Yield: 2 Loaves
|2 packs||Active dry yeast|
|¾ cup||Oatmeal; not instant|
|2 tablespoons||Sour cream|
|¾ cup||Whole wheat flour|
|1 teaspoon||Celery seeds|
|1 teaspoon||Poppy seeds|
|1 tablespoon||Sesame seeds|
|1 tablespoon||Fresh sage; chopped|
|1 tablespoon||Fresh basil; chopped|
|½ teaspoon||Dill; dried|
|1 \N||Egg; beaten|
|2 tablespoons||Butter; melted|
|½ cup||Pine nuts|
|4 cups||All-purpose flour|
Combine the yeast, honey and salt with 1 cup lukewarm (not hot) water and set aside. (Remember: if the water is too hot it will kill the growing yeast.)
Heat 1 cup water to boiling, and add the oatmeal and sour cream.
Simmer, covered, for 10 minutes, then remove from the heat and cool to lukewarm. Combine the whole-wheat flour, seeds, and herbs in a large mixing bowl. Add the oatmeal and yeast mixtures and beat until well blended. Add beaten egg and melted butter and beat several times again. Add the pine nuts, then add 3 cups of the all-purpose flour, one cup at a time, beating between each addition until a fairly stiff dough is developed.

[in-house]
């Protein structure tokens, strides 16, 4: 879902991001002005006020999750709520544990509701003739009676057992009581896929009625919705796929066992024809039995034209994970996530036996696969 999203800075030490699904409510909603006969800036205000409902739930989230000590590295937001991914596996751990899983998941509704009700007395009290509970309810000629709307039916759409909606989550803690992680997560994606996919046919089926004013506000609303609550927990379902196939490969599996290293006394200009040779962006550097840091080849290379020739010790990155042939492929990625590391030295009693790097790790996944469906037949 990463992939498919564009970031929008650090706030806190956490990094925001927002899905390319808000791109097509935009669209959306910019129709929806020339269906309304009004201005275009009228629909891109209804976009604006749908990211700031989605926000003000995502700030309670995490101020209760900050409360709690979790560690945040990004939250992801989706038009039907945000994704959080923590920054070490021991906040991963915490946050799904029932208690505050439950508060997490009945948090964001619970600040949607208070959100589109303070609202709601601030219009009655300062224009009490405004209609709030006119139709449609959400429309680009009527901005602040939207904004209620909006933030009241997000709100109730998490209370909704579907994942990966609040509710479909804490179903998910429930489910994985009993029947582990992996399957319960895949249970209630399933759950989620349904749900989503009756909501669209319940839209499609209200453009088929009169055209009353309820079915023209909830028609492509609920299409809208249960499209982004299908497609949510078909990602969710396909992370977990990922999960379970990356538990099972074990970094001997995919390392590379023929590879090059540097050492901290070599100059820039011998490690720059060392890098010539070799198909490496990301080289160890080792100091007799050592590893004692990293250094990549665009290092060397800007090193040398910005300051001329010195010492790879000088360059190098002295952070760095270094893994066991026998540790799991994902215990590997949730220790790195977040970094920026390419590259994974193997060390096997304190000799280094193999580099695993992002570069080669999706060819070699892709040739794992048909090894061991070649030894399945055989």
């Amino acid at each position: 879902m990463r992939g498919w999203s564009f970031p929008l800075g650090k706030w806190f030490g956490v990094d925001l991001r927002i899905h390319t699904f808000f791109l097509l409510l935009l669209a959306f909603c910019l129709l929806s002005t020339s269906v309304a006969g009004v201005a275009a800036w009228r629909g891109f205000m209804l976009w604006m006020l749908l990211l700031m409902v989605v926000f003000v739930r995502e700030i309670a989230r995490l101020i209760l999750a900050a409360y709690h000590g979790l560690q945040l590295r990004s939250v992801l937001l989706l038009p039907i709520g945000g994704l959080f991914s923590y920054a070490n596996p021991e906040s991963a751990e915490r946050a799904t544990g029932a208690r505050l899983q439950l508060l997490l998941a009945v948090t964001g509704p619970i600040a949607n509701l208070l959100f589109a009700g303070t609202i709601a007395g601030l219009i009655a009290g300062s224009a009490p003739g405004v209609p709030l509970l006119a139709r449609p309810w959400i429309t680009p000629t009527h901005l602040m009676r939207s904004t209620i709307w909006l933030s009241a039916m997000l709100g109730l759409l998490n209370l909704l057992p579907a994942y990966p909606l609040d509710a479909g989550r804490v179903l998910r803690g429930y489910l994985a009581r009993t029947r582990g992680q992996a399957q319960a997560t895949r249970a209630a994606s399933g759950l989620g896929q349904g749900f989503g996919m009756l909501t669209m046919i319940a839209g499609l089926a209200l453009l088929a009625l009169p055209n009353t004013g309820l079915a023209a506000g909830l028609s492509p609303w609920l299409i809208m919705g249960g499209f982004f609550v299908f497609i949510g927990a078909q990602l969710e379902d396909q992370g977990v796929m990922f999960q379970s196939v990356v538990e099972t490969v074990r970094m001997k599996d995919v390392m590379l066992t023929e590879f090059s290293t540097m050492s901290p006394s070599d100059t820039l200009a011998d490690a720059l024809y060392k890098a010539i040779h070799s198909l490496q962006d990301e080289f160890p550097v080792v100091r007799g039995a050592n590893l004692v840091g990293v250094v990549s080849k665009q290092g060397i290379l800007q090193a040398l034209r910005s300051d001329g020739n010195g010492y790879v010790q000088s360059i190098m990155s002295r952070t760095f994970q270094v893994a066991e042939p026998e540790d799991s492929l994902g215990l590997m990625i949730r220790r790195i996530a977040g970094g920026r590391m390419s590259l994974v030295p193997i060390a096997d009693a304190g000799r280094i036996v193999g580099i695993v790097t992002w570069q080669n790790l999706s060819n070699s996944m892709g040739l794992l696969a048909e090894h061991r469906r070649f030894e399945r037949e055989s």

Spread the remaining all-purpose flour on a board and knead the dough into it thoroughly, about a dozen times, then put the dough in a large, well-greased bowl and cover with a damp cloth. Set to rise in a warm place until double its original bulk (about 1 hour).
Just before the end of the rising time, presoak 2 clay pots, top and bottom, in hot water for 15 minutes. (We use 2 pots in order to bake each loaf separately.)
Place the risen dough on a floured board, divide, and shape into 2 loaves. Before putting the loaves in the presoaked pots, put a small piece of aluminum foil, just large enough to cover the bottom of the loaf, on the bottom of each pot. (This keeps the bread from sticking to the pot.) Place the dough inside the pots, cover, and allow to rise until almost doubled in bulk (about 45 minutes). (I wrapped the pot in a wet towel to keep it from drying out too soon.) Cover the pots and put them in a cold oven.
Set the oven temperature at 480 degrees. Bake for 40 minutes. If necessary, remove lid for the last 5 minutes of baking to get a golden brown crust.
Source: "The Clay-Pot Cookbook" by Georgia MacLeod Sales and Grover Sales
NOTE: This is the best bread I've made in a long time. High loaf, light, and with a very crisp crust and moist inside. Pine nuts don't add much to it and could be left out. Had a problem with it sticking to the pot (my clay pot has a semi-glazed bottom which I greased very lightly with shortening, and it still stuck in spots).